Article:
I’ve been home nearly a week now but Annapurna, and Nepal, feels like a lifetime ago. Was it really just two weeks ago that I realised the weather gods were conspiring against me and the opportunity to run the circuit would need to be put on hold for now? Making the decision to not carry on was easy, it was obvious, the hard part is coming to terms with what that decision leaves.

A sunrise boat trip to the start of my run

A sunrise boat trip to the start of my run

Plan B, C, and D

Upon descending from Pisang, the high point on my trip around the Annapurna Circuit, I knew I wasn’t done. I still felt strong, I still had an energy I needed to explore, and I had flown halfway around the world; I wasn’t going to waste it.

Nepal is world famous for having wonderful hiking and trekking, and more recently people are starting to run there. A new website, trailrunningnepal.org, is full of inspiring stories of both international and local runners with organised races and advice on routes fit to burst. This approach is breathing a new life into the trekking routes as the amazing infrastructure on the main treks means that you can go very light, sleeping in a bed each night and eating cooked food to refuel tired bodies.

Armed with enthusiasm and local route knowledge I set off on several short and single day runs in and around Pokhara, Nepal’s second city. The running was truly remarkable with views that are second to none. Not as steep as the Chamonix valley, the trails offered rolling hills that packed a huge punch. Whenever I was struggling, all I had to do was look up and see the massive Himalayan giants towering in the distance, and I would find the inspiration to dig a little deeper, push a little harder, and keep going.

A dawn run

A dawn run

Plans B, C, and D were wonderful, though much shorter, trail runs but I had set out to run something that would challenge me on so many levels and that was not gone. I felt deflated. I felt like I was drifting and didn’t know how to shake off the funk. I had been speaking to Sophie regularly and hearing about all the amazing skiing she was getting done in Chamonix and I started to really miss home.

On the phone that night, I decided, though it was incredible here, I just wanted to go home. I wanted to be with Sophie and I wanted to start thinking about how I can return. Yes, there is most definitely unfinished business with Run Annapurna, and I want to come back and test myself against the circuit properly.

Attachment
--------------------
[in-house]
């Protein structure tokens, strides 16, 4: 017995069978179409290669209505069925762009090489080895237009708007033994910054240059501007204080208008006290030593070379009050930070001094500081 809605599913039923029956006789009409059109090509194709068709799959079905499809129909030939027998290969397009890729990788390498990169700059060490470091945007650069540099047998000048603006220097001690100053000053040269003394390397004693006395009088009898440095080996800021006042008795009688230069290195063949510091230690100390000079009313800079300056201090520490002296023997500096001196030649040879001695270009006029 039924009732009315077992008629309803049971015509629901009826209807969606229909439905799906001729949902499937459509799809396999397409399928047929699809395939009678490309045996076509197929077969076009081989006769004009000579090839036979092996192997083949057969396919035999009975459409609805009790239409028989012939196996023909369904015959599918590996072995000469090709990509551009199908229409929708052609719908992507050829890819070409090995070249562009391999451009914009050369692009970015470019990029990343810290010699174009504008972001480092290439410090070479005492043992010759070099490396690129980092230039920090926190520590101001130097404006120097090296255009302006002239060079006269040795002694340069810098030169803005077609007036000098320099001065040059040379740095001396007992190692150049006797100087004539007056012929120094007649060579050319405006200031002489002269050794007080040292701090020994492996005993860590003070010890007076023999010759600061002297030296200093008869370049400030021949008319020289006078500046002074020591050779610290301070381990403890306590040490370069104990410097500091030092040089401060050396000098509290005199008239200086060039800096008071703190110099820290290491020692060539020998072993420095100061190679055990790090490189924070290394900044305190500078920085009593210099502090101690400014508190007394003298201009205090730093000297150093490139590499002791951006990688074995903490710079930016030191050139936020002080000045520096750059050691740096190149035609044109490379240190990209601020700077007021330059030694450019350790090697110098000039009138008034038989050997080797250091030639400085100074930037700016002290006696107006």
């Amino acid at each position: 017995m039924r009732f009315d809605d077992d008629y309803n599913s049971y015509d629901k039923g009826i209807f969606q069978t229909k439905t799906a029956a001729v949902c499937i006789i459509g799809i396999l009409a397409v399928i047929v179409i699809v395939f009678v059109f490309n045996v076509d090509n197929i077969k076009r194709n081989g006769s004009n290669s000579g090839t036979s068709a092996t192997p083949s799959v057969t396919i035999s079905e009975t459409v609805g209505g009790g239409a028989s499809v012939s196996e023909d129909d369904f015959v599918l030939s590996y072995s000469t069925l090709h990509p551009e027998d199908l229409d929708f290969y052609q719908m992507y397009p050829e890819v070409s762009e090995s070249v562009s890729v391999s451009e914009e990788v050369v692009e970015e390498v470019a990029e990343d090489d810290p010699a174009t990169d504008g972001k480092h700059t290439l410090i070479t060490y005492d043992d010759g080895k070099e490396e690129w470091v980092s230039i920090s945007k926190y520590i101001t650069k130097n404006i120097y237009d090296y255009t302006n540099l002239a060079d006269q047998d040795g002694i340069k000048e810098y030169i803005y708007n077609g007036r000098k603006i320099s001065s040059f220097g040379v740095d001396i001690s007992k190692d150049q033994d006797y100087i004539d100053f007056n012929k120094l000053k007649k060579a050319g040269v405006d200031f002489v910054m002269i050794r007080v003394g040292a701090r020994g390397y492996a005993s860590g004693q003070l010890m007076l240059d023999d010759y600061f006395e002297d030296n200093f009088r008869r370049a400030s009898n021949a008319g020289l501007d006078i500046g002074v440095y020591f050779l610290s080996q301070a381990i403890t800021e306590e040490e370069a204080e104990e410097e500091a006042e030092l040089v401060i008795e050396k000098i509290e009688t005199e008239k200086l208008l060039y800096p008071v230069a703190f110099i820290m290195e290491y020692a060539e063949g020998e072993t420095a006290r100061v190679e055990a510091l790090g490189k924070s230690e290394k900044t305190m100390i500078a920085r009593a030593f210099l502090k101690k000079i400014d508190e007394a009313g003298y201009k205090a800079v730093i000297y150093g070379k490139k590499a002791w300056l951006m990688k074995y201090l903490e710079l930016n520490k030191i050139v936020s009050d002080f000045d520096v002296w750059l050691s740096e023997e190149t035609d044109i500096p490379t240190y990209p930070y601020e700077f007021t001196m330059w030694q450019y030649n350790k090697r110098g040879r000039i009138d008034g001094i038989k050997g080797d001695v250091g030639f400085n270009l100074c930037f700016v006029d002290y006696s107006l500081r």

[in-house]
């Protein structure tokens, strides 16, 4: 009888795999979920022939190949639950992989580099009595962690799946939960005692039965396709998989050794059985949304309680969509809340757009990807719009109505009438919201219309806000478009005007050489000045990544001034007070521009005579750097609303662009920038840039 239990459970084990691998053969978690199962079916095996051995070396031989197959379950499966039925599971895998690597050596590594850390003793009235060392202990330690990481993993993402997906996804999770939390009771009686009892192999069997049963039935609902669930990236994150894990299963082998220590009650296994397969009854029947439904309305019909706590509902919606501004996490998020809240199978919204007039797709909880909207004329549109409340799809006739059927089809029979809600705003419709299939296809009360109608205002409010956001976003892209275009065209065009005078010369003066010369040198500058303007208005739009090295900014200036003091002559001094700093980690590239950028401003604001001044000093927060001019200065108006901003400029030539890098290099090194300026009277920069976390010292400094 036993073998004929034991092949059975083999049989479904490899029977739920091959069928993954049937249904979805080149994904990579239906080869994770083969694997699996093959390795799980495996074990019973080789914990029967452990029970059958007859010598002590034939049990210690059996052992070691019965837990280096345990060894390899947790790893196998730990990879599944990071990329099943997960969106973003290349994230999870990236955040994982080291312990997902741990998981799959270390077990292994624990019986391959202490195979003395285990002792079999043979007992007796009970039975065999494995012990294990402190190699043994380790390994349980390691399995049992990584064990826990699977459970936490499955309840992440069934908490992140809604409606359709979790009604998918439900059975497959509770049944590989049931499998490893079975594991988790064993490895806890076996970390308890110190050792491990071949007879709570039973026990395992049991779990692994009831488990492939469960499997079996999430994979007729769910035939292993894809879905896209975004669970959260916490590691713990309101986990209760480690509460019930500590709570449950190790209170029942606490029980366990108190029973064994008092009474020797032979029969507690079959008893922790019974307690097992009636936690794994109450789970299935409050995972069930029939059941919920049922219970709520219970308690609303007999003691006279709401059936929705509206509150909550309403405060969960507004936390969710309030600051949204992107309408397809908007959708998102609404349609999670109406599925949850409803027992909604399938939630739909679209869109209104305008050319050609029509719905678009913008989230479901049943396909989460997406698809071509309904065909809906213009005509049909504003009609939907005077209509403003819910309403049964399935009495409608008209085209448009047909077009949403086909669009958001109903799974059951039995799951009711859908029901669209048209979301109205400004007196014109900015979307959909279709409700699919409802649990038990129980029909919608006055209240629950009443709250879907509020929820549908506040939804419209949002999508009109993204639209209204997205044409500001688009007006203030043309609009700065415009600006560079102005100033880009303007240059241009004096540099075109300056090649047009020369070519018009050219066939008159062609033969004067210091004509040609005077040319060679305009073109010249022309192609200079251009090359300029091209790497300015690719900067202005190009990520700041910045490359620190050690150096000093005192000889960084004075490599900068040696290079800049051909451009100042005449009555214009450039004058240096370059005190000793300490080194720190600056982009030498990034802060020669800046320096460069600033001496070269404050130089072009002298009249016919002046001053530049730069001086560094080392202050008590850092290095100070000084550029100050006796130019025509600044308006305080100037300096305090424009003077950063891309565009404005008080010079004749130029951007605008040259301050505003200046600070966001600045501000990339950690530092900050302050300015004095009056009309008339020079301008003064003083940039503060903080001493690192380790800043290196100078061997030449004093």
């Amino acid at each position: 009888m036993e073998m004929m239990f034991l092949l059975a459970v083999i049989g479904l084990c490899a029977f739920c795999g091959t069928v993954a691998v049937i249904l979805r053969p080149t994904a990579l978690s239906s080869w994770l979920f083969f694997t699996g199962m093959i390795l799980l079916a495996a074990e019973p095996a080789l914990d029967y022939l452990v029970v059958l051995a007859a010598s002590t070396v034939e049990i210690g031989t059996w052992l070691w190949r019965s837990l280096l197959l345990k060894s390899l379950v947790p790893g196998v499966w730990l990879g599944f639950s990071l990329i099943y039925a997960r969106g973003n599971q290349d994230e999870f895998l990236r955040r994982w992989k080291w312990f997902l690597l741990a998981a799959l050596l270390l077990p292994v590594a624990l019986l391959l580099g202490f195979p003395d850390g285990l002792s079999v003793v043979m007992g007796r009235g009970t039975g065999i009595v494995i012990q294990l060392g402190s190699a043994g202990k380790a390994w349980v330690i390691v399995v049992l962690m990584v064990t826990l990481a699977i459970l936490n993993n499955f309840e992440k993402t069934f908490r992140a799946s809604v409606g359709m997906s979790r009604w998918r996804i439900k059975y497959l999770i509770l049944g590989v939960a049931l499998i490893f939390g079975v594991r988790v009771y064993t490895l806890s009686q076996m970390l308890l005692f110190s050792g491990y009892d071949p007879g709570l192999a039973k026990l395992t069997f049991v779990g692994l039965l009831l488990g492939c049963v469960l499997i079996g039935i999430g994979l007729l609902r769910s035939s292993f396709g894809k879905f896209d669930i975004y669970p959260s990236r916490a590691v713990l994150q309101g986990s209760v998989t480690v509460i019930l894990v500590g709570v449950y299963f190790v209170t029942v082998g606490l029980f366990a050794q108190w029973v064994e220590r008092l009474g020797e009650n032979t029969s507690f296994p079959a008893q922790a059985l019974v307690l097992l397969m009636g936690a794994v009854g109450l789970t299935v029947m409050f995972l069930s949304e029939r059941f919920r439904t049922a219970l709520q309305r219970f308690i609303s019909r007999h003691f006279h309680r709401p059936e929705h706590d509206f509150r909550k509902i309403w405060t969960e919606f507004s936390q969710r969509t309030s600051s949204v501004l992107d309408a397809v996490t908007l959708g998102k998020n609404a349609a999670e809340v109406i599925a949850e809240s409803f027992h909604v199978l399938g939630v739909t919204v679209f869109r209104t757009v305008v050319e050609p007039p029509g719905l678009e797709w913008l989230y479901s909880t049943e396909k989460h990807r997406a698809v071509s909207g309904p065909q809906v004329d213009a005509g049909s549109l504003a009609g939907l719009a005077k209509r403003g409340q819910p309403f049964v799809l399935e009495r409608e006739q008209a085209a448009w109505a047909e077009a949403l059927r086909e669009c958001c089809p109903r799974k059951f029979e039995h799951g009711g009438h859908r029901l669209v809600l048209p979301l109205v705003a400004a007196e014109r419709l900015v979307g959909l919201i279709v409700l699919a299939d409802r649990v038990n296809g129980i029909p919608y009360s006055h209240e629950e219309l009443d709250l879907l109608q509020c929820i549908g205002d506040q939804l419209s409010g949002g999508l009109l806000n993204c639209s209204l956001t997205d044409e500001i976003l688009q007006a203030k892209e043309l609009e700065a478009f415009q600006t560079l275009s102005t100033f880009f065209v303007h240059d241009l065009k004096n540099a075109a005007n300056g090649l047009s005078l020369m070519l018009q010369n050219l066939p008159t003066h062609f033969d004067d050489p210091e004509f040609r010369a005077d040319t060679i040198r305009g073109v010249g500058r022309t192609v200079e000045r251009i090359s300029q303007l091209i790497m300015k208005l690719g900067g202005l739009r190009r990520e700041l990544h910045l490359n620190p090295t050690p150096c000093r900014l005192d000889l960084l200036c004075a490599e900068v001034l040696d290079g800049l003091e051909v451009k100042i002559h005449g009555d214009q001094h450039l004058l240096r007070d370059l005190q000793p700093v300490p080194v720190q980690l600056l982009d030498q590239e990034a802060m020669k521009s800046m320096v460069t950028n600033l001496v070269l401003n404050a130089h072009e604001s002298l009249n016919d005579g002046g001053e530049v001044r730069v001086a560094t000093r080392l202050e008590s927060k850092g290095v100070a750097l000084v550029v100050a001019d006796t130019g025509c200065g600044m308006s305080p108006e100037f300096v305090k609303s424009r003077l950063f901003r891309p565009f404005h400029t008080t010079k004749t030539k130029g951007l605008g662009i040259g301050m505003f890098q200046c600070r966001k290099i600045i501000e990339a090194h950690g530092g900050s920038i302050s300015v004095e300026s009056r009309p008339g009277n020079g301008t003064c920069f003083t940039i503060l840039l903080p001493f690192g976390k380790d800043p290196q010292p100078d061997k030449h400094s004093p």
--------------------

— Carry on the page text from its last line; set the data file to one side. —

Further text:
10km run with a view

10km run with a view

Good still came out of the adventure

It’s easy to fall into the trap of thinking the whole trip was a failure, that it wasn’t worth it but I know that is wrong, some amazingly good things came out of it too.

Personally, I learnt a huge amount. Spending two weeks almost entirely alone gave me plenty of time to think and I have started to formulate an exciting plan for my future. I also was able to use that time to really take in all of my surroundings and not be distracted by outside influences.

The training and dedication I needed to get myself to square one was eye-opening. I train a lot but I’ve never used such a structured plan before and seen such results. It’s true, hard work really does pay off – thank you Steve!

I was able to meet some of the most wonderful people in the world. I don’t think it is uncommon for people to come back from Nepal and talk about the amazing people there, but I was amazed. While in the mountains, all you could hear was people laughing, talking, and sharing. The children would be running around with massive smiles on their faces, their parents keeping a watchful and admiring eye on them from a distance, and all of them beaming at my very poor attempts at speaking Nepali. I was touched at just how much everyone appreciated life, it was beautiful to see.

Whilst I was there, I had the fantastic opportunity to try out some awesome kit from Haglofs, Power Traveller, and Led Lenser with the LIM sleeping bag keeping me very warm at night, the Explorer solar panel allowing me to make friends during power cuts, and SEO head torch lighting my way on dawn runs.

The World Peace Stupa

The World Peace Stupa

As I have said above, I will be back and, no doubt, I will see this trip as a recce for the real deal. What struck me was the fact that, almost immediately, I knew I would be coming back to Nepal many times in the years to come. There was something incredibly special about all aspects of the country from the crazy chaos in Kathmandu to the peace and tranquility in the mountains. A friend told me, before I left, ‘you never just go once to Nepal’. She is right, it is the beginning of a lifelong relationship.

Wide Open Vistas and Climbers Against Cancer

I have been truly touched by the support and generosity of everyone with the charities I chose to support. The money raised for Wide Open Vistas is enough to support one child going to school for nearly 3 years. This will have an unimaginably positive impact on their life and I can’t thank you all enough.

I’ve also had loads of people sharing their photos of themselves sporting the awesome Climbers Against Cancer t-shirts, spreading the word and providing invaluable funding for cancer research, support, and more.

Both of these groups have long roads ahead of them and I look forward to supporting them further in any way that I can.

What next?

This is a big question and one that will likely take me a little time to come up with an answer but I know that going back is something I really want to do. I also want to start putting into place some of the ideas I had while on my own on those rolling, neverending hills.

From the bottom of my heart, thank you for all your support, kind words, and messages.


by Charley Radcliffe

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